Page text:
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Jiggie Boy energizes his fan base by keeping it really real

LiFTED | Sean D | 9 Nov 2021

It’s been said that all good art and creativity arise from adversity.

Certainly, Hong Kong’s recent past has been a period of upheaval and adversity and, as was evidenced last night at JB’s second sold-out show in a row, a time of great creative growth. While it’s true that region-wide, Asia has entered a Golden Era for Hip Hop music and culture, with explosive growth and greater market share in almost every country, for this to happen in Hong Kong during the past five years or so comes as a very pleasant surprise.

Wilfredo Jr Alconaba AKA Jiggie Boy AKA JB is an ethnic Filipino born and raised in Hong Kong. He has built up a large and energized fanbase [over 85K on his Instagram] by essentially doing what Hip Hop always requires – keeping it really real. The fact that he’s Filipino and spits everyday tales about his life in tone-perfect Cantonese and English [I’m sure there must be some Tagalog in there, too, but I couldn’t detect it] is testament to the real ‘Asia’s World City’ that exists beneath the shiny skyscrapers of international finance, in the cracks and crevices of Hong Kong’s working-class neighborhoods. JB is a product of the ‘other’ Hong Kong – a place of disaffected youth and ethnic minorities who have taken hold of Hip Hop culture and turned it into something they can live and be proud of.

And it’s spreading.

Whereas just a few years ago the Hong Kong Hip Hop scene was almost completely underground, and rappers were increasingly rhyming in Mandarin to tap into the lucrative mainland China scene that exploded in the wake of the meteoric The Rap of China success, a few were staying in their native tongue like JB and his crew. And last week’s show – a second added after the first quickly sold out – in the 1,850 capacity MacPherson stadium was a celebration of Cantonese slang and Hong Kong street culture.

The packed house was hanging on every word from JB, in both his lyrics and between-song banter, where he displayed a local’s sense of sly playfulness and authenticity. Ever since he was rolled up the main aisle to start the show while his DJ dropped the beat, JB was in control. He was among his people, and you could feel it.

The show itself was effectively produced, and JB was involved in all aspects – from set design to the live arrangement and visuals. He featured a tight live band led by drummer Steffunn that included double bass, keys, guitar, and organ plus two backup singers. The background visuals were a visual essay on JB’s influences and lifestyle, from stylized images of the NYC subways to him spray painting a graffiti mural, and of course plenty of gritty Kowloon ‘hood images. Jiggie Boy is well-known for his total immersion in Hip Hop culture, from rapping to break dancing to graffiti, and he incorporated all the core Hip Hop elements into the stage show.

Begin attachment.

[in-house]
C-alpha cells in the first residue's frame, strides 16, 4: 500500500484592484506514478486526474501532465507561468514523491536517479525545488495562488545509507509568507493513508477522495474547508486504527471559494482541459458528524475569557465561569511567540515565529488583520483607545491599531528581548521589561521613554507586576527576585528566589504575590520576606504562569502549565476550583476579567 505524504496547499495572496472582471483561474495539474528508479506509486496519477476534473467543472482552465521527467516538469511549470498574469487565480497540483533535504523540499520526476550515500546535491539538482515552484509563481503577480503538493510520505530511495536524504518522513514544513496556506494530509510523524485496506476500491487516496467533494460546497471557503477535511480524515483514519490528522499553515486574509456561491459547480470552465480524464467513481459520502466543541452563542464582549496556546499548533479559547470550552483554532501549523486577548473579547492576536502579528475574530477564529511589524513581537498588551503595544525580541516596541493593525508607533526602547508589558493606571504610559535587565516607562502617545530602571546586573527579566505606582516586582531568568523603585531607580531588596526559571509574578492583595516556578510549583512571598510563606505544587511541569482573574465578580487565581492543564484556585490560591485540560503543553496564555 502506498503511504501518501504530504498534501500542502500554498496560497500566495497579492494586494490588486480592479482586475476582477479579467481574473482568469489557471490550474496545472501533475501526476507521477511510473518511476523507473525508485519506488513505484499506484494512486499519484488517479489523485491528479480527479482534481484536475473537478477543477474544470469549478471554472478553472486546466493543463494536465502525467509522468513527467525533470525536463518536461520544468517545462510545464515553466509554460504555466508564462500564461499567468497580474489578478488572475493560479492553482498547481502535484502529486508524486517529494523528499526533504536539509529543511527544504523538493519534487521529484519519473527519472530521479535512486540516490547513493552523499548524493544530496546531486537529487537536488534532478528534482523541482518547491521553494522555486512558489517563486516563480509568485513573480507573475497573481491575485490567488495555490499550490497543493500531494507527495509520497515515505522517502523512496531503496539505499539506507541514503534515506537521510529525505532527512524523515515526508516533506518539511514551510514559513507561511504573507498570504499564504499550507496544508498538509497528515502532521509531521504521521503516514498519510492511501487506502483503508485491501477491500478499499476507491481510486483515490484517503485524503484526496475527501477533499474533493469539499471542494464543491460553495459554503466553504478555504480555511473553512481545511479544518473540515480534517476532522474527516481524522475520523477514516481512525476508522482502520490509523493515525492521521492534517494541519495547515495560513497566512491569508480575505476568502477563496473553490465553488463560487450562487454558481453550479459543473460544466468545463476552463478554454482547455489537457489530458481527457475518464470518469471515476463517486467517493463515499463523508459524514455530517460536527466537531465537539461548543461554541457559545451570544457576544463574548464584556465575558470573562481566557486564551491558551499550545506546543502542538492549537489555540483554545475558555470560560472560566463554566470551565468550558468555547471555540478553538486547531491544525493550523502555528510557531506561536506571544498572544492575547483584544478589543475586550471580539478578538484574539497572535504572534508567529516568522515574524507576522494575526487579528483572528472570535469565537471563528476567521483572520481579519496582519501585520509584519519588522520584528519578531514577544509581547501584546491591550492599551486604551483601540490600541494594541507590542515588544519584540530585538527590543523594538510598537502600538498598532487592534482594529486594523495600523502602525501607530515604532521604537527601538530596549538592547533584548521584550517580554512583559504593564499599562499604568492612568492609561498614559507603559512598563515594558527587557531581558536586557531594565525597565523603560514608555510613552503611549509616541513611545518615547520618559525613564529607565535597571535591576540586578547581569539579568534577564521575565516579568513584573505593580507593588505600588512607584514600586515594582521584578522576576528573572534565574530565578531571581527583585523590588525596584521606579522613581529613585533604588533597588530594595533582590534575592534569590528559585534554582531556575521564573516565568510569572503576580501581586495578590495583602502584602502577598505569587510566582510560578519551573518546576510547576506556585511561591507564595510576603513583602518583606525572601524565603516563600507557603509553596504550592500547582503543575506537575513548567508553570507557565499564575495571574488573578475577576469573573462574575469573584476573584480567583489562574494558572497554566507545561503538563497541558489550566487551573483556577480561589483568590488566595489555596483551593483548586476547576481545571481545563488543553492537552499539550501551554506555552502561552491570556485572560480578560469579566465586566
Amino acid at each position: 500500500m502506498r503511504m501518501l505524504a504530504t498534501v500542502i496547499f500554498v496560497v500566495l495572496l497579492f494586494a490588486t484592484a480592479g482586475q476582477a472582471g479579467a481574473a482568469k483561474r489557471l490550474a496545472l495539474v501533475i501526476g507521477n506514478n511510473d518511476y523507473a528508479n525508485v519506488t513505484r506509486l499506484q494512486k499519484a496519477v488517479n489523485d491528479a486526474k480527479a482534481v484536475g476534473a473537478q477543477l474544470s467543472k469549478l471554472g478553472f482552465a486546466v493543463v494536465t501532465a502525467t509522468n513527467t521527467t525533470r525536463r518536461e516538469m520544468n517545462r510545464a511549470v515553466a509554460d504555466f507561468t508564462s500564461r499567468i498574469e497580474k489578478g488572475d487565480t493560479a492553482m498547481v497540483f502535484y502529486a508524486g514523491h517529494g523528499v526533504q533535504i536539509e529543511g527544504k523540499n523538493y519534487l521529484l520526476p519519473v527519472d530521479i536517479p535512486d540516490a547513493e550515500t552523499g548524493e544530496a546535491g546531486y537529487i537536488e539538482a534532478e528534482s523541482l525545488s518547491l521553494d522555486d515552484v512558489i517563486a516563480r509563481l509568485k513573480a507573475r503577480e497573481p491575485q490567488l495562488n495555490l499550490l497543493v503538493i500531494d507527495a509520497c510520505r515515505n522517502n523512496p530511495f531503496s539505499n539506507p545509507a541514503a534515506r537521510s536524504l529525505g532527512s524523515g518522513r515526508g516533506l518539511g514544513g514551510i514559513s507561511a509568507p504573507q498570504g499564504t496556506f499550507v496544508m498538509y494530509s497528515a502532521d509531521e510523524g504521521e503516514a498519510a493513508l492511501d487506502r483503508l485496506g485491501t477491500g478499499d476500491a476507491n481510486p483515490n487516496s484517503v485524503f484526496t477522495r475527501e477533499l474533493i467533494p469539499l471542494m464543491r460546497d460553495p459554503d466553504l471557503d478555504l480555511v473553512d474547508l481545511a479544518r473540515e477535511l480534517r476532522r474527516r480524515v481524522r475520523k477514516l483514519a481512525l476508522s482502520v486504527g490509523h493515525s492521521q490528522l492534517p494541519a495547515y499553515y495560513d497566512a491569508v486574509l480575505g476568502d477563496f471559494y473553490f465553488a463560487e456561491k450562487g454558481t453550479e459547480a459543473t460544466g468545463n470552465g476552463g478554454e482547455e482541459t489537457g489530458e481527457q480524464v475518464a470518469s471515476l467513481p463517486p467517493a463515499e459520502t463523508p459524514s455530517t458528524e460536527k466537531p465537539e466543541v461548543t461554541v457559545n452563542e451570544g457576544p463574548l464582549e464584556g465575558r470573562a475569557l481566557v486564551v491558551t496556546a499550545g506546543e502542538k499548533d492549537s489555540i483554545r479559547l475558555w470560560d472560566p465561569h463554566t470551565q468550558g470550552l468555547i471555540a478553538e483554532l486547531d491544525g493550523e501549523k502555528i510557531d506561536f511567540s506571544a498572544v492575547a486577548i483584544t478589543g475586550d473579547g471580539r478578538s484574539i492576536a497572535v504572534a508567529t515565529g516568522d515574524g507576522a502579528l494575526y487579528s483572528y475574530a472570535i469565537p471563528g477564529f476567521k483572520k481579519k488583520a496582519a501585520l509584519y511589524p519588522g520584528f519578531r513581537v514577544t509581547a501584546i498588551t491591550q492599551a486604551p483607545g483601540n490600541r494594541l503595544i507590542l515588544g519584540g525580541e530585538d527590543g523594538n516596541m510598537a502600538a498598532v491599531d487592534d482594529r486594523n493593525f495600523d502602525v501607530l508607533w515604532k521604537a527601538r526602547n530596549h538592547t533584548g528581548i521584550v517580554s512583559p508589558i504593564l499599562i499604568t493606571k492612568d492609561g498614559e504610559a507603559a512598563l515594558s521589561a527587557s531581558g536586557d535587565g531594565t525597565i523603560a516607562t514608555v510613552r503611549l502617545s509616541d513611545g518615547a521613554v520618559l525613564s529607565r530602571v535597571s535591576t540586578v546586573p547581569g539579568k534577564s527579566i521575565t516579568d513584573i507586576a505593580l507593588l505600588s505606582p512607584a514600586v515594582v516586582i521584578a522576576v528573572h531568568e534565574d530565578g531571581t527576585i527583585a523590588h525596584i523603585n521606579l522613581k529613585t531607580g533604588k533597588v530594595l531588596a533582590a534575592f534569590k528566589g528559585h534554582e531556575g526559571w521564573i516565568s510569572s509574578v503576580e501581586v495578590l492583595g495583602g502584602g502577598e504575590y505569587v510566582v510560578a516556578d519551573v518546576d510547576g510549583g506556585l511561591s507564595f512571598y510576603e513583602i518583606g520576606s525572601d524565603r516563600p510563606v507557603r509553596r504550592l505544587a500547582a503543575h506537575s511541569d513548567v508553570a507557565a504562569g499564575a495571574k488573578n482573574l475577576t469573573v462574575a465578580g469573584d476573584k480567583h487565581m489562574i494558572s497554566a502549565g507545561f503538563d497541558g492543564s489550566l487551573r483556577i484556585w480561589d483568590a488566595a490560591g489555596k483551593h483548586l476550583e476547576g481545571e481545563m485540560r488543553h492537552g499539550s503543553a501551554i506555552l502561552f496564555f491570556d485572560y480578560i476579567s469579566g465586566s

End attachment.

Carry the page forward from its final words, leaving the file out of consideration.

After his opening sequence performing his hits, JB proceeded to bring out a cavalcade of Hong Kong rappers he collaborates and cyphers with. Included among them were label mates Novelfriday, Keni, BMW, and MAEL, but also Wolfe, Kelvin Grave, and Akiko, whose performance added a mid-set burst of Old School Hip Hop energy as they tore through one of the highlights of the night for his track ‘Rollie’. He also performed the X-rated ‘Text Me’ [Produced by SILVERSTRIKE] to the delight of the crowd.

It was the more subdued tracks like ‘Build My Hood’ where JB’s connection to his city and fans was most evident. Featuring his labelmate BMW, this moody, mid-tempo Trap burner is built on repetition and feeling, leaving you with the impression that JB has connected to his environment and his times in a truly intimate and organic way.

Ever since his 2019 breakout hit ‘潮共’ [loosely translated as fashionable public toilet] where he wryly pokes fun at ‘official’ Hong Kong’s obsession with luxury brands and status, JB has been seen as a real one and a voice of the streets. His two shows the past few nights may represent a sea change, where we find the local scene coming of age and celebrating its own unique take on Hip Hop.

Certainly, the label he co-founded [with Keni], Greytone, has become an incubator for local Rap hits, some of them topping five million YouTube views. But importantly, the major labels have noticed it as well, with local rappers starting to ink record deals previously reserved for CantoPop stars and idols. Well-executed, visually-entertaining live shows like JB’s mean that the venues will only get bigger, while the genre becomes more accepted and most of all, Hong Kong starts paying attention to its other talented kids.